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Spiritual Life


Senior Quest is an annual, themed series of lectures in the fall, winter and spring on matters involving spiritual considerations. The 2020-2021 theme is "From Crisis to Hope" and will consider various crises accentuated by the pandemic. Panels will be held on Zoom on Mondays and recorded for showing on Channel 2 and the resident website the following Thursdays.

Date   Panel     Ch 2 Date      Recording  
Oct 19, 2020 What generates our hope? Oct 22 HERE
Nov 30, 2020 Economic Disparity to Economic Equality Dec 3 HERE
Jan 11, 2021 Pandemic to Healthcare Equity Jan 14 HERE
Feb 8, 2021 "Law and Order" to Safe Communities Feb 11 HERE
Mar 8, 2021 Violence to Peacemaking Mar 11 HERE
Apr 12, 2021 Global Warming to Environmental Consciousness Apr 15 HERE
May 10, 2021  Displacement to Finding a Home May 13  



The Spiritual Life Committee wants to support the GH mission while helping residents understand the current cultural upheavals over racism. Over the next year, the Committee and its Senior Quest for Meaning subcommittee will be offering a number of opportunities to explore the topic of becoming an anti-racist.


  • The first was developed with CEO Rob Liebreich. The panel consisted of Mr. Liebriech, Ms. Tammy Mann, President/CEO of Campagna Center in Alexandria and member of the GHI Board, and Tony Tambasco, committee chair. Conversation addressed a wide range of topics around the atmosphere here for persons of color, both residents and staff. Mr. Liebreich and Ms. Mann agreed that they would be working on making GH more welcoming for all. Click HERE
  • The second was made up of residents Marietta Tanner (who moderated the discussion) and Nancy Randolph and staff members Beth Robinson (Member Services Facilitator with GHAH) and Theresa Thomas (Director of Environmental Services for GHI), and Edrees Bridges (former CPE student). All African American, these panelists discussed their childhood, education, and background, noting the many challenges they faced. They commented on the GH atmosphere, noting that while it is generally hospitable, there were often micro-aggressions. Ms. Thomas shared that some residents have described housekeeping staff members as “my girl.” Dr. Randolph told about how, soon after she moved in, residents would encounter her on an elevator and ask her what her job here was. Click HERE

Note: Neither panel is to be shared outside of Goodwin House.

The Spiritual Life Committee offered opportunities for residents again to reflect on and to explore their feelings about anti-racism in the light of the two videos that were shown on Channel 2 and on the resident website: Blue Eyes/Brown Eyes and The Surprising History of Racism in America. Residents were then invited to join a Zoom discussion.

The Committee then showed After Selma: Voter Suppression  (HERE), a film dealing with voter suppression following a Supreme Court decision. A recording of the Zoom discussion with the filmmaker Loki Mulholland is available HERE.

Beginning December 1 through January 5, 2021, Emanual Acho's series on Uncomfortable Conversations with a Black Man were shown on Channel 2 and on the website. The videos provide a way to hear conversations about race in the privacy of your own home. The topics may be uncomfortable but necessary if we are to become antiracist. Episodes 3 and 4 ran out of sequence on December 1 but the links are here.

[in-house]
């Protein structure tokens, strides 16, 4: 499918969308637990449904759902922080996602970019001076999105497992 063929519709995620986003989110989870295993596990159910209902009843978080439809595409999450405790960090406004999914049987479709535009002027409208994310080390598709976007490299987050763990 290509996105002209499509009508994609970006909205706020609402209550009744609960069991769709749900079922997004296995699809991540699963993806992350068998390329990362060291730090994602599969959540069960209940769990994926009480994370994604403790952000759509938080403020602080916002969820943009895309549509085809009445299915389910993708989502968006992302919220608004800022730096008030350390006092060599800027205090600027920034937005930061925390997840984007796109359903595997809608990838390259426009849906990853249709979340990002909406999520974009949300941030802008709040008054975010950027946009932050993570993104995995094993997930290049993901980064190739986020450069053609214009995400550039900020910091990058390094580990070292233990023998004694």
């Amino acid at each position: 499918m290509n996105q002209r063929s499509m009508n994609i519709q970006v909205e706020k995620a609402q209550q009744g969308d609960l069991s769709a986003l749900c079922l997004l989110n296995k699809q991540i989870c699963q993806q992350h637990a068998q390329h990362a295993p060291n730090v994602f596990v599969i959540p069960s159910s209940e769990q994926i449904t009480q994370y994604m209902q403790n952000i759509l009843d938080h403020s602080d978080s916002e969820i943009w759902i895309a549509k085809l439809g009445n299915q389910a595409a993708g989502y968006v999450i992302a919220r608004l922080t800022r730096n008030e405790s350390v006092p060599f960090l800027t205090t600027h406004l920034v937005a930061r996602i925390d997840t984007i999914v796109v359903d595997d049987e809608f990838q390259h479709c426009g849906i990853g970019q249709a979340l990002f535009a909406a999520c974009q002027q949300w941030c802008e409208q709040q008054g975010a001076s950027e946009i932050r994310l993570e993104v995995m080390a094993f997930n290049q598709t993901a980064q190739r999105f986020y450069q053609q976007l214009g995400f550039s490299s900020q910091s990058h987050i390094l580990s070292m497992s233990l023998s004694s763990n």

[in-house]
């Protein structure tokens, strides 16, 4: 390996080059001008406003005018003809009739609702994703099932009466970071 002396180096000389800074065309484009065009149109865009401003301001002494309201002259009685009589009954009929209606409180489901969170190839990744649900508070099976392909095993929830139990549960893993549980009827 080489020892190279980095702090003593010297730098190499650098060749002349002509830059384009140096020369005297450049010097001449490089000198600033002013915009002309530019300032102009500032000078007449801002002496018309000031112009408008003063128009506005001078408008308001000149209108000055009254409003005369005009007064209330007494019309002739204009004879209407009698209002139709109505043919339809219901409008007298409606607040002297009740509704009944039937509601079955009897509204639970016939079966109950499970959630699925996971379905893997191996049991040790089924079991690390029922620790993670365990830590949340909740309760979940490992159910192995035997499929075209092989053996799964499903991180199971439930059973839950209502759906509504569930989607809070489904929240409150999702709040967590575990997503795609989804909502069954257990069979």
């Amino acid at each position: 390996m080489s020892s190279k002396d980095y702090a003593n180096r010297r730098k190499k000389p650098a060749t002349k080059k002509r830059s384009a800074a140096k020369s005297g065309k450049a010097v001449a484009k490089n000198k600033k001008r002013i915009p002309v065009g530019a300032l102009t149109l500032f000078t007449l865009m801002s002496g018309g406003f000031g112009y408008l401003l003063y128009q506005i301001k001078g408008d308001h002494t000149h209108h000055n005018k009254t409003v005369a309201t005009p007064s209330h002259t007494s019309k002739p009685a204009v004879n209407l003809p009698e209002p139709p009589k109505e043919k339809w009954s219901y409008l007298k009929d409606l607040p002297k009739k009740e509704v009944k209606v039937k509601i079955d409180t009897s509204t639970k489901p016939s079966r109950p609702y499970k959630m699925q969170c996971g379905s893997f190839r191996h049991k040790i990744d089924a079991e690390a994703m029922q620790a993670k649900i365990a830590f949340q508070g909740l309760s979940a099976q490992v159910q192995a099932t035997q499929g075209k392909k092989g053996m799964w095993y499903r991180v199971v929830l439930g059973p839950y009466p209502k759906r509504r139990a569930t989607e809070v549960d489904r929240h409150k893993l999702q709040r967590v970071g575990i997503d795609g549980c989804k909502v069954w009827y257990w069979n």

Episodes   Guests    Link
12/1 3 Chip & Joanna Gaines HERE
12/1 4 Mail from Viewers HERE
12/8 1 Acho Introduction HERE
12/8 2 Matthew McConaughey HERE
12/15 5 Interracial Couples HERE
12/15 6 Interracial Families HERE
12/22 7 Pastor Carl Lentz HERE
12/29 8 Pt 1 Roger Goodell & National Anthem HERE
12/29 8 Pt 2 Roger Goodell & National Anthem HERE
1/5/21 9 Petaluma Police Department HERE
1/5/21 10 Karens & the Cancel Culture HERE


I’m Still Here: Black Dignity in a World Made for Whiteness by Austin Channing Brown is our next antiracism book discussion.

  • “Brown perfectly and succinctly describes the corrosive weight of white supremacy embedded within American institutions, which African Americans and other people of color endure on a daily basis in schools, professional spaces, and places of worship.” --School Library Journal
  • “The movement toward diversity and forgiveness, [Brown] points out, too often involves white people seeking credit for recognizing the crimes of the past even as they do nothing to fix things today, and black people being required to provide endless absolution and information while calmly enduring dignity-eroding and rage-inducing injustices.”—Library Journal

We will meet for three Friday afternoon sessions, beginning Friday, April 23. If you would like to be part of our discussion (Zoom) email Claudia Blake,

Below are lists of information you may find useful as we learn more about systemic racism and consider our own responses.


  • If you are surprised or confused by what you feel or learn, embrace those insights with an open heart. Ask yourself, "What am I able to learn through this?" or "What is my heart telling me?"
  • You might feel guilty, discouraged, or angry, if the changes you hope to see in yourself or others are not happening fast enough. Respect yourself and others. Remember we are all learning and growing together, each in our own way.
  • Most importantly, remember that this is soul work. Therefore, it can be challenging and heart-breaking, but also inspiring and meaningful. We ask that you remain open to the process and know your community supports you.

Together we can educate, embrace and empower a culture where racism is openly discussed and thoughtfully changed.

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